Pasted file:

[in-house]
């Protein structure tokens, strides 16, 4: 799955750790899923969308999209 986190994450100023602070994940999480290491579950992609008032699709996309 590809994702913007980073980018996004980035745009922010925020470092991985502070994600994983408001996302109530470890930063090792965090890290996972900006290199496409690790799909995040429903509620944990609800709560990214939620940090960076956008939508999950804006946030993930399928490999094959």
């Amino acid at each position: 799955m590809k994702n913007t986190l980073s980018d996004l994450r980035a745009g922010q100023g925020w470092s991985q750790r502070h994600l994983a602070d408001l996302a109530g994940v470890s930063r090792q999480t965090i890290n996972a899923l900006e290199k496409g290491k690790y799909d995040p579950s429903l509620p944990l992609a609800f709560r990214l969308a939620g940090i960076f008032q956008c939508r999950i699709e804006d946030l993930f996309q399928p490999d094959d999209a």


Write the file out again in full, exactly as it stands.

[in-house]
């Protein structure tokens, strides 16, 4: 799955750790899923969308999209 986190994450100023602070994940999480290491579950992609008032699709996309 590809994702913007980073980018996004980035745009922010925020470092991985502070994600994983408001996302109530470890930063090792965090890290996972900006290199496409690790799909995040429903509620944990609800709560990214939620940090960076956008939508999950804006946030993930399928490999094959």
């Amino acid at each position: 799955m590809k994702n913007t986190l980073s980018d996004l994450r980035a745009g922010q100023g925020w470092s991985q750790r502070h994600l994983a602070d408001l996302a109530g994940v470890s930063r090792q999480t965090i890290n996972a899923l900006e290199k496409g290491k690790y799909d995040p579950s429903l509620p944990l992609a609800f709560r990214l969308a939620g940090i960076f008032q956008c939508r999950i699709e804006d946030l993930f996309q399928p490999d094959d999209a």